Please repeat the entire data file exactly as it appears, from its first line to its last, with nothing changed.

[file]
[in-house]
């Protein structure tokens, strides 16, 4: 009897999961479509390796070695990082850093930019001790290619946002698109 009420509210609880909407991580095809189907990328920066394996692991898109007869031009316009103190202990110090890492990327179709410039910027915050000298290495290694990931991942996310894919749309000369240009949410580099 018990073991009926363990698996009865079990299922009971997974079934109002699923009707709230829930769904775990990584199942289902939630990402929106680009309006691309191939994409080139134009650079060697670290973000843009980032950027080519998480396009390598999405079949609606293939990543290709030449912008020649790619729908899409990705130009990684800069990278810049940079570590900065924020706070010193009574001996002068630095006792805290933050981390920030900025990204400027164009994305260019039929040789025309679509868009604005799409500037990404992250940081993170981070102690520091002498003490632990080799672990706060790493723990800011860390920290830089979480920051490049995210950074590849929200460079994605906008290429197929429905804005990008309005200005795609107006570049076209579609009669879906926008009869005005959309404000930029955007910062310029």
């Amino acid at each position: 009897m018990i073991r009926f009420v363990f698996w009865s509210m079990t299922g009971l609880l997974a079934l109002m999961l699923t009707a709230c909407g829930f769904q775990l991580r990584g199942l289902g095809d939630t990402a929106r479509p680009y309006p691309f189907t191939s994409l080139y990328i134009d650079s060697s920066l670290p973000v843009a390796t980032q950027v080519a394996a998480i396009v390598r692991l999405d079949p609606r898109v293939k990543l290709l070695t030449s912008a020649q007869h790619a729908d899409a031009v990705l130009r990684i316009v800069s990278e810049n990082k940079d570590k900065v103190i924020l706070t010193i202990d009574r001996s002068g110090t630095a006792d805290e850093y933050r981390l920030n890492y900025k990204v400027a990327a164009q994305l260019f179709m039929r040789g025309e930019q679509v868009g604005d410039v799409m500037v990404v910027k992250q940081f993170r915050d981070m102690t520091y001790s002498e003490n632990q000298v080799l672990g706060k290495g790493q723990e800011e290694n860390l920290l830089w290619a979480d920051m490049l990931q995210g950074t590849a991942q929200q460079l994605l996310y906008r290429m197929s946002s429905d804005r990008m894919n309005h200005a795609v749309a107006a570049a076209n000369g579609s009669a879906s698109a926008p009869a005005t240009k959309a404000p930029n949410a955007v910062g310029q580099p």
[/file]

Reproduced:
[in-house]
């Protein structure tokens, strides 16, 4: 009897999961479509390796070695990082850093930019001790290619946002698109 009420509210609880909407991580095809189907990328920066394996692991898109007869031009316009103190202990110090890492990327179709410039910027915050000298290495290694990931991942996310894919749309000369240009949410580099 018990073991009926363990698996009865079990299922009971997974079934109002699923009707709230829930769904775990990584199942289902939630990402929106680009309006691309191939994409080139134009650079060697670290973000843009980032950027080519998480396009390598999405079949609606293939990543290709030449912008020649790619729908899409990705130009990684800069990278810049940079570590900065924020706070010193009574001996002068630095006792805290933050981390920030900025990204400027164009994305260019039929040789025309679509868009604005799409500037990404992250940081993170981070102690520091002498003490632990080799672990706060790493723990800011860390920290830089979480920051490049995210950074590849929200460079994605906008290429197929429905804005990008309005200005795609107006570049076209579609009669879906926008009869005005959309404000930029955007910062310029």
């Amino acid at each position: 009897m018990i073991r009926f009420v363990f698996w009865s509210m079990t299922g009971l609880l997974a079934l109002m999961l699923t009707a709230c909407g829930f769904q775990l991580r990584g199942l289902g095809d939630t990402a929106r479509p680009y309006p691309f189907t191939s994409l080139y990328i134009d650079s060697s920066l670290p973000v843009a390796t980032q950027v080519a394996a998480i396009v390598r692991l999405d079949p609606r898109v293939k990543l290709l070695t030449s912008a020649q007869h790619a729908d899409a031009v990705l130009r990684i316009v800069s990278e810049n990082k940079d570590k900065v103190i924020l706070t010193i202990d009574r001996s002068g110090t630095a006792d805290e850093y933050r981390l920030n890492y900025k990204v400027a990327a164009q994305l260019f179709m039929r040789g025309e930019q679509v868009g604005d410039v799409m500037v990404v910027k992250q940081f993170r915050d981070m102690t520091y001790s002498e003490n632990q000298v080799l672990g706060k290495g790493q723990e800011e290694n860390l920290l830089w290619a979480d920051m490049l990931q995210g950074t590849a991942q929200q460079l994605l996310y906008r290429m197929s946002s429905d804005r990008m894919n309005h200005a795609v749309a107006a570049a076209n000369g579609s009669a879906s698109a926008p009869a005005t240009k959309a404000p930029n949410a955007v910062g310029q580099p």